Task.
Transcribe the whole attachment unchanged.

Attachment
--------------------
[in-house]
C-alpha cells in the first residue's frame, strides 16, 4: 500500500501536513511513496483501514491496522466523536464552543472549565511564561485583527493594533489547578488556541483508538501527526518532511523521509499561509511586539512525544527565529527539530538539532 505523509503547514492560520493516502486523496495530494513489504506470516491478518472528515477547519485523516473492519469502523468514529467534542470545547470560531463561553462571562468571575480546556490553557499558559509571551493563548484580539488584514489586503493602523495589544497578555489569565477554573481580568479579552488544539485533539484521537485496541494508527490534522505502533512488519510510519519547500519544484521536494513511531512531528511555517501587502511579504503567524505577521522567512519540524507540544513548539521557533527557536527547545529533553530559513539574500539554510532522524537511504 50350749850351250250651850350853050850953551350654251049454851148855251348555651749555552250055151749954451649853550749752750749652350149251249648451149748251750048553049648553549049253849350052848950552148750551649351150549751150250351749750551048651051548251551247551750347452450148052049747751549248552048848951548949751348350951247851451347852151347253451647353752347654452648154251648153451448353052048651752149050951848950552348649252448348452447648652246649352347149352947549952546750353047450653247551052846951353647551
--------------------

[in-house]
C-alpha cells in the first residue's frame, strides 16, 4: 500500500501536513511513496483501514491496522466523536464552543472549565511564561485583527493594533489547578488556541483508538501527526518532511523521509499561509511586539512525544527565529527539530538539532 505523509503547514492560520493516502486523496495530494513489504506470516491478518472528515477547519485523516473492519469502523468514529467534542470545547470560531463561553462571562468571575480546556490553557499558559509571551493563548484580539488584514489586503493602523495589544497578555489569565477554573481580568479579552488544539485533539484521537485496541494508527490534522505502533512488519510510519519547500519544484521536494513511531512531528511555517501587502511579504503567524505577521522567512519540524507540544513548539521557533527557536527547545529533553530559513539574500539554510532522524537511504 50350749850351250250651850350853050850953551350654251049454851148855251348555651749555552250055151749954451649853550749752750749652350149251249648451149748251750048553049648553549049253849350052848950552148750551649351150549751150250351749750551048651051548251551247551750347452450148052049747751549248552048848951548949751348350951247851451347852151347253451647353752347654452648154251648153451448353052048651752149050951848950552348649252448348452447648652246649352347149352947549952546750353047450653247551052846951353647551